THE ADVOCATES ACT, 1961

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The call for a transformation in the judicial administration in India following independence, paved the way for entrusting the Law Commission to suggest a report in this connection. In 1953 the All India Bar Committee prepared a report concerning the matter. An all-inclusive bill was presented in the Parliament combining the recommendations of the Commission and of the Committee. The bill was conceded in both houses and finally the Advocates Act, 1961 came into force.

The Preamble of the Act provides for the establishment of Bar Councils at state level and All India Bar Council. The legislation is enacted with the key objective to modify and combine the law dealing with legal practitioners. The State Bar Councils shall elect a Chairman and Vice-Chairman as prescribed by the Act. The Bar Council of India consists of Attorney General, Solicitor General, one elected representative of State Bar Council, and persons qualified to be Chairman and Vice-Chairman. The key purpose of the State Bar Council comprises of admission of advocates, uphold the interests of advocates, support law reform, arrange legal aid camps, administer funds, conduct elections etc.

The Act confers certain important functions on the Bar Council of India. It is the duty of the Council to regularize professional behavior and decorum of advocates. The Bar Council shall supervise the functions of State Councils. The central role is to uphold legal education and to grant recognition to universities which shall be an eligibility to enroll as a lawyer. The other functions are similar to that of State Bar Council. The tenure of the members of State Bar Councils shall be five years from the declarations of the results.

The Bar Council is empowered to organize disciplinary and legal aid committees. Under the provisions of the legislation, the Bar Council may frame rules relating to election of members, filling up of vacancies, authority and obligations of Chairman and Vice Chairman, legal aid camps, allocation of funds etc.

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The Advocates are categorized under the Act as senior advocates and other advocates. A person shall be assigned senior designation if such person deserves such a peculiarity according to the opinion of Supreme Court or High Court. To enroll as an advocate, a person should possess certain qualifications under the Act. He should be an Indian Citizen, completed the age of 21 years and has acquired a law degree. The application for enrollment shall be forwarded to Enrollment Committee which shall organize the application considering the opinion of Bar Council of India.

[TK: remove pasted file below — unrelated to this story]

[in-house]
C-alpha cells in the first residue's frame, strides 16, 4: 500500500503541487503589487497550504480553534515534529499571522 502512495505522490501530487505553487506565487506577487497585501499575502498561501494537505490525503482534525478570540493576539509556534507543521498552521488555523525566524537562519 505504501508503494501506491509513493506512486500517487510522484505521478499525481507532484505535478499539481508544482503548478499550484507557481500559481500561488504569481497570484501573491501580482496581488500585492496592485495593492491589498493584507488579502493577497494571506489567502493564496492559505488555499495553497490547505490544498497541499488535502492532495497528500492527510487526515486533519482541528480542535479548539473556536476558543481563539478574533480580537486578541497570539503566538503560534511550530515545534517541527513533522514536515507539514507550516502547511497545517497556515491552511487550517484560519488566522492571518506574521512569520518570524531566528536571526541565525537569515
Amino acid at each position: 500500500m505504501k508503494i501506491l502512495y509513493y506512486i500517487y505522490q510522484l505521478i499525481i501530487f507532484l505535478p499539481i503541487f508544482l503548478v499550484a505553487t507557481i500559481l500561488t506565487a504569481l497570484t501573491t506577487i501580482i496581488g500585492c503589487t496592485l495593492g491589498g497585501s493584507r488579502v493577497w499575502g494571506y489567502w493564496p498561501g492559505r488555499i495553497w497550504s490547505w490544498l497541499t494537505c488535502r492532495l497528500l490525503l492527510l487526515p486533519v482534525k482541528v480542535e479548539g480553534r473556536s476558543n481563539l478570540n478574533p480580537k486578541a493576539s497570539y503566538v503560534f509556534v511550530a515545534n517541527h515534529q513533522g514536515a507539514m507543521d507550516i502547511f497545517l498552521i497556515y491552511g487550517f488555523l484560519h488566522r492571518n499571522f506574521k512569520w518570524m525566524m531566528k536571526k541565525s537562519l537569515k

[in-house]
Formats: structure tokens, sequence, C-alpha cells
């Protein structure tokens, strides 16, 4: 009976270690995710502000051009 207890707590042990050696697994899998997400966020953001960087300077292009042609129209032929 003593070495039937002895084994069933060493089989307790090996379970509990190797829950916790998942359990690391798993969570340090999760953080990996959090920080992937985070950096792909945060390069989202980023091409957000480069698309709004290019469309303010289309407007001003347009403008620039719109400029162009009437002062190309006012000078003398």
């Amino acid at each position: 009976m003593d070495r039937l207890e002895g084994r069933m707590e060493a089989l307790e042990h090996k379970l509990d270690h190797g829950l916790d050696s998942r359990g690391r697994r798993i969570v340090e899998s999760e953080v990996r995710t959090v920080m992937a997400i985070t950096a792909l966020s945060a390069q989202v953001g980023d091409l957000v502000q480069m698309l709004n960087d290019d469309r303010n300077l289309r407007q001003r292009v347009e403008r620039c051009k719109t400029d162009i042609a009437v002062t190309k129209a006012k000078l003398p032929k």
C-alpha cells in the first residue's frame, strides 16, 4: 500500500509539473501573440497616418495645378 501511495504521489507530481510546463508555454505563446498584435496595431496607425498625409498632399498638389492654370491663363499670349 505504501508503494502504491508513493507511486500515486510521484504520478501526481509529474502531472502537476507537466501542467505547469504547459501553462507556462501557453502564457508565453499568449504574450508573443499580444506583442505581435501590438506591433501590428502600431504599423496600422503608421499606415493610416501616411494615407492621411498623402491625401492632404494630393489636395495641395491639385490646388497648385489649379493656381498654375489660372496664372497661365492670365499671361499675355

An ordinary person who is not an advocate shall be permitted by the court or concerned authority to appear before it for presenting a case. However, a person shall be allowed to practice before a court simply if he is enrolled as an advocate. The Act confers power on the High Court to prescribe rules enabling an advocate to practice in High Court and inferior Courts.

Where an advocate is found guilty of misconduct, the Bar Council of India shall refer the matter to the Disciplinary Committee. The Committee after conducting inquiry shall either discharge the complaint or warn the advocate. Similar power is vested with the Bar Council of States. An appeal shall be preferred to the Supreme Court against the order of the Committee within sixty days by an aggrieved person. The Act penalizes a person practicing before a Court who actually not legally bound to practice.

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The Act bars the institution of legal proceedings against the Bar Council or the Committee for the proceedings done in conformity with its provisions. Consequently, the Advocates Act is a comprehensive legislation standardizing all the provisions for the benefit of legal practitioners. The fundamental highlight of the Act is conferring Bar Council of India as the highest legalized authority to control the legal vocation. The Act maintains proficient standard by legal practitioners all over the country.